Tension Headache Relief and The Fix For Migraines | Dr. Alex Ritza | Downtown Toronto Chiropractor near Yonge and Bloor |
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Tension Headache Relief and The Fix For Migraines

Tension Headache Relief and The Fix For Migraines

Tension-Type Headaches And Migraines – What Is The Difference?

The type of headache you are having will often determine how much relief you can find for yourself with stretching/exercise or relief strategies. That’s right, not all headaches are created equal!

The international headache guidelines provide diagnostic criteria for literally dozens and dozens of different types of headaches: ranging from your typical tension-type headache to headache attributable to ingestion or inhalation of a cold stimulus and other ones that I and other physicians had never heard of and will never encounter in practice.

I think those of us that have suffered from headaches and migraines inherently know that there are different types of headaches that are caused by different anatomy, physiology, and triggers. The point and what I want to

Fixing the Core Problem that causes headaches is the key

Fixing the Core Problem that causes headaches is the key

help you with is being able to self-identify what type of headache you are having so that you can initially get symptomatic relief… and then ultimately fix the underlying problem.

To keep things as simple as possible, the vast majority of headaches that we see in our office are going to be described as either migraines or tension-type/cervicogenic [from the neck] headaches (TTCH). While an unhealthy neck and spine can be a tremendous contributor to migraines, for our discussion today think of TTCH as the result of very tense neck and shoulder muscles that are most often the consequence of an unhealthy spine and/or external stressors on the body.

The tension that you feel in your neck and shoulder muscles after a stressful situation, multiples by a few factors, can irritate the nerves of the neck and scalp to produce head pain. And voila, you have a headache.

So what is the difference in terms of how they feel?

Tension-type and cervicogenic headaches typically are of mild-moderate intensity, feel like pressure or tightness, and are non-pulsating like a tight band around the skull. They usually occur bilaterally on both sides of the skull without nausea, vomiting, can last for minutes to days, are often associated with neck pain, and perhaps most important [for you!], are not worsened by exercise! 

If you can stretch or massage the correct muscles and joints that are acutely contributing to the headache, these TTCH often get better!

Migraines are often the “opposite” in many dimensions: they are usually moderate to very severe in intensity, one-sided, pulsating, sometimes occur with visual or other sensory changes called “aura” and/or nausea, vomiting, sensitivity to light/sound, and are worsened by exercise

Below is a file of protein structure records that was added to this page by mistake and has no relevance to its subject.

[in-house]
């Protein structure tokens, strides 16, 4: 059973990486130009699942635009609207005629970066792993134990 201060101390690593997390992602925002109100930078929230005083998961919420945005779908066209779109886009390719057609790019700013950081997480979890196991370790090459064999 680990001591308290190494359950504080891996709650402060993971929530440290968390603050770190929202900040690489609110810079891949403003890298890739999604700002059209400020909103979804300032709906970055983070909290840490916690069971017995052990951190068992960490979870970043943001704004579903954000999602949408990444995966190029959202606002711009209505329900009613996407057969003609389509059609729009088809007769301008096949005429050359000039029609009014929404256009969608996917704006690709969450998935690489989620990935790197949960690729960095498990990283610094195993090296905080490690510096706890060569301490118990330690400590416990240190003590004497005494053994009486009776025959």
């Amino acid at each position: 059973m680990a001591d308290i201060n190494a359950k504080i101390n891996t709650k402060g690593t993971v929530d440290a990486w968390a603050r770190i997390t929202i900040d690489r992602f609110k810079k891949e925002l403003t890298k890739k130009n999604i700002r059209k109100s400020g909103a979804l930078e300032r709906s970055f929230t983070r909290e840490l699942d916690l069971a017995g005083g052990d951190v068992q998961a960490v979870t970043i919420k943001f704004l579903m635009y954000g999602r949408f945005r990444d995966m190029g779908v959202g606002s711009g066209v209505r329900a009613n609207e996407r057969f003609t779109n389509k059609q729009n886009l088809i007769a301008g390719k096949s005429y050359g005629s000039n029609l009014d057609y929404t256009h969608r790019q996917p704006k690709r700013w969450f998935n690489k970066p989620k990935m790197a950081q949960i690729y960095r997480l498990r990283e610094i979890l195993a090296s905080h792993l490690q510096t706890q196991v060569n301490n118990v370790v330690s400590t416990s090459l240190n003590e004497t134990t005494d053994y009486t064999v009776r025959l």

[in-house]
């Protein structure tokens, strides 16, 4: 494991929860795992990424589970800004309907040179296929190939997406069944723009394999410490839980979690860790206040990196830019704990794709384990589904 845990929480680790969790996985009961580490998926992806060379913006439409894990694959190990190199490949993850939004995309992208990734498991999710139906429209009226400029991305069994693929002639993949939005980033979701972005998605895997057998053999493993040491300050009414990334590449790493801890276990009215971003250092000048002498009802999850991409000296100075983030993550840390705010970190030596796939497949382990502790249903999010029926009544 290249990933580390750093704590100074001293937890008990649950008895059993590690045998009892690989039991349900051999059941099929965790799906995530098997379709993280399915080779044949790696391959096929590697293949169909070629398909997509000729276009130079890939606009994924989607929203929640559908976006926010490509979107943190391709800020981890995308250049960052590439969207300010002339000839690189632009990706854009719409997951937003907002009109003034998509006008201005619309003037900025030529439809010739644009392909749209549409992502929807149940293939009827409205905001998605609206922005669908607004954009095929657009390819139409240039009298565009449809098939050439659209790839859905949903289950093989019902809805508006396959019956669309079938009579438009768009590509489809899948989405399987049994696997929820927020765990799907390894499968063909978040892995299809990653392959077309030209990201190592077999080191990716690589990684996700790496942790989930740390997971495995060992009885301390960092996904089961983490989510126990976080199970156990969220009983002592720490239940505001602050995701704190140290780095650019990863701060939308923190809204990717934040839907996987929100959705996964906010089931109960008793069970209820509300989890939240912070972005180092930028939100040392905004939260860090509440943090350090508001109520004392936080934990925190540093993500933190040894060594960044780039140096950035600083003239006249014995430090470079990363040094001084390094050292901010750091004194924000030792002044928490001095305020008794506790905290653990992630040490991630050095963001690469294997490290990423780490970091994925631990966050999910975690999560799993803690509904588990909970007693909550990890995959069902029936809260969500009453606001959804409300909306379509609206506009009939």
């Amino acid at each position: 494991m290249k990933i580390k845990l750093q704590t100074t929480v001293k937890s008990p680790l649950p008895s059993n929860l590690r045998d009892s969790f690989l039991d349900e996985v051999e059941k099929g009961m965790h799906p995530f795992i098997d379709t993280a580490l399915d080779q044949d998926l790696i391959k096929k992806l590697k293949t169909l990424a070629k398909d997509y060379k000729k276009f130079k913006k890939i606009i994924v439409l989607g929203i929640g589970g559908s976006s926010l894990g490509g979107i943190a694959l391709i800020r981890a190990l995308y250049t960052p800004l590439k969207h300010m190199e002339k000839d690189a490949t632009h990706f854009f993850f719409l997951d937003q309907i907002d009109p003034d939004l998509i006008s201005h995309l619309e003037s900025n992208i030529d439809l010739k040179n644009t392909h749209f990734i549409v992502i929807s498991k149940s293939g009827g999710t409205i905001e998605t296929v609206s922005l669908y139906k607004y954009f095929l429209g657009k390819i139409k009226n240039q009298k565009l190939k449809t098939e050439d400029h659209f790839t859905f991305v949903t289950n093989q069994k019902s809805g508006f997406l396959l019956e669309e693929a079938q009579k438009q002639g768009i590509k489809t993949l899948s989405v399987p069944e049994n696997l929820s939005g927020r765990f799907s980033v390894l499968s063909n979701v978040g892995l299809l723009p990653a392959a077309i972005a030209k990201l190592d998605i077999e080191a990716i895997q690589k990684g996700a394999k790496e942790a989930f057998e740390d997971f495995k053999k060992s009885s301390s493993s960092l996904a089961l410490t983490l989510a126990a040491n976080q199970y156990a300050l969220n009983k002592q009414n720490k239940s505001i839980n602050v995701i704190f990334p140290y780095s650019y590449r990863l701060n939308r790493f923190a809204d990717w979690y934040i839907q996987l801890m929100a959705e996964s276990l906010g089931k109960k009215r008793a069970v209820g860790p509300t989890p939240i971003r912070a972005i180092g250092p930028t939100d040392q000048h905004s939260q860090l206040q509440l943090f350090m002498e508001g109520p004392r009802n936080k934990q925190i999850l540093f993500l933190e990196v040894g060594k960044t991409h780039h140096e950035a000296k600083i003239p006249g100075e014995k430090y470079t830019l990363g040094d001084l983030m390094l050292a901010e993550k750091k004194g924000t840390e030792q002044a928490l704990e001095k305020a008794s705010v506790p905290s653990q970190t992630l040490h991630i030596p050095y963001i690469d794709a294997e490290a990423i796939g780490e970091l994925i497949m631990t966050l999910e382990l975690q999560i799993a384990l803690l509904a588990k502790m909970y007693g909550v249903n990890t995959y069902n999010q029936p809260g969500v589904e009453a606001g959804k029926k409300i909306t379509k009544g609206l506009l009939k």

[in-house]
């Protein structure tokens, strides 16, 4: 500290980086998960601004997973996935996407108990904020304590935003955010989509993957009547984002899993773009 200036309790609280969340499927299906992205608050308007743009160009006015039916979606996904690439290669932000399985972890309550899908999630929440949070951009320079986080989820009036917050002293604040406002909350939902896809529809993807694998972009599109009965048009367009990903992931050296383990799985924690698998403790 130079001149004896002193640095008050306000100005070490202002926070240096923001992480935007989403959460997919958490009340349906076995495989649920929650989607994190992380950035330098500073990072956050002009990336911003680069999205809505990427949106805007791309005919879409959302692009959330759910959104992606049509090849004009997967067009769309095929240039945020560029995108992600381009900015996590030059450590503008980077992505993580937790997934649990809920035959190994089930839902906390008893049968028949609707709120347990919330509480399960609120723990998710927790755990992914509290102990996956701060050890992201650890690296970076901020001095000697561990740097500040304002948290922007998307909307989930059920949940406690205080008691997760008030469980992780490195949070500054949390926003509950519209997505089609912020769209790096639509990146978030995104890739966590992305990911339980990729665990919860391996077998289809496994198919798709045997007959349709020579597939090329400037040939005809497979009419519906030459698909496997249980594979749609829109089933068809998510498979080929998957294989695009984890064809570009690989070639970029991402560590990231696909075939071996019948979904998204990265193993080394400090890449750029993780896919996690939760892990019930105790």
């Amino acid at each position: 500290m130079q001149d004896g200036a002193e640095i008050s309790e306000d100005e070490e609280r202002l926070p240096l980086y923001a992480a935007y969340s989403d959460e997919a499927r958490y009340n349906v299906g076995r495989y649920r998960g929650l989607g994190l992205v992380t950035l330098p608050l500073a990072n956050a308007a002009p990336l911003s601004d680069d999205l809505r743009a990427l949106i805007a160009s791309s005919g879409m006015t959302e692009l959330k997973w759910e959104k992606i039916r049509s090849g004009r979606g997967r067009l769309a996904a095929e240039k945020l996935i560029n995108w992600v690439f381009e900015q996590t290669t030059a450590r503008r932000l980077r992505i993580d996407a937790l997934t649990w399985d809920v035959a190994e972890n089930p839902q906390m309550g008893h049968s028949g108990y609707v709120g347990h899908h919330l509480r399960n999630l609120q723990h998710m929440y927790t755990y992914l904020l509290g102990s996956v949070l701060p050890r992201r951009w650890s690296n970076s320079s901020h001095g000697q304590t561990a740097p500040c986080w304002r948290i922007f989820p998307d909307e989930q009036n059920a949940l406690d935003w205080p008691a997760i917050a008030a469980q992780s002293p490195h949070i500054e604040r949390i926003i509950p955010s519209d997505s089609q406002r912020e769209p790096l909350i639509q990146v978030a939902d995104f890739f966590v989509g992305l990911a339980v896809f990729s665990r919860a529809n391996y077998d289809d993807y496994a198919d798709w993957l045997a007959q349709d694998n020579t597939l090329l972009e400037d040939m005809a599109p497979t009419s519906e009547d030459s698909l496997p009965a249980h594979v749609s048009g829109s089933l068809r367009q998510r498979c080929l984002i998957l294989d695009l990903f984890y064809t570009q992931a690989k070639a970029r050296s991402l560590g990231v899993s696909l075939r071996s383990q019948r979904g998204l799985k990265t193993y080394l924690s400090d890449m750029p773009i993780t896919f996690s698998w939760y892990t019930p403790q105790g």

Migraines leave you wanting to lie down in a dark room where no amount of stretching helps acutely.

Control And Relief Of Tension-Type Headaches

Knowing this latter difference between a TTCH and a migraine can be really important because it gives you the power and authority to help manage your symptoms when they arise!

The stretches I show in the video below and THIS Instagram post will help to target many of the most frequent anatomical culprits that contribute to tension-type and cervicogenic headaches.

If you are looking for more than symptom relief and want to fix your headaches than there are two important caveats to understand!

Firstly, understanding the external stressors that impact your body, spine and nervous system and contribute to all forms of headaches is a must. For me, a lack of sleep or sleeping on a lousy pillow affects my spine to the point that I often will get a headache. The lack of sleep, stress, red wine, the poor pillow is NOT the cause of the headache but just an important factor that changes your body just like a poor diet does not cause a heart attack but rather leads to changes over time that clog your arteries and starve the heart of oxygen.

The point is that if you can identify and remove/reduce the stressors that head to your headaches you are part way to fixing the underlying problem.

The second and maybe most important caveat: if there is an underlying change in the body that is the actual cause of the headache then that underlying core problem must be fixed. Headaches, like all other symptoms are ultimately the body’s signal to tell you that something is wrong and needs fixing. In the case of migraines, tension-type, cervicogenic headaches and more, that underlying problem is the spine, the nerves it protects and the muscles and other tissues that attach to it.

These exercises should help you with your headaches but if they keep coming back and you want to learn how we start to go about fixing the underlying core problem that contributes to headaches then read THIS.

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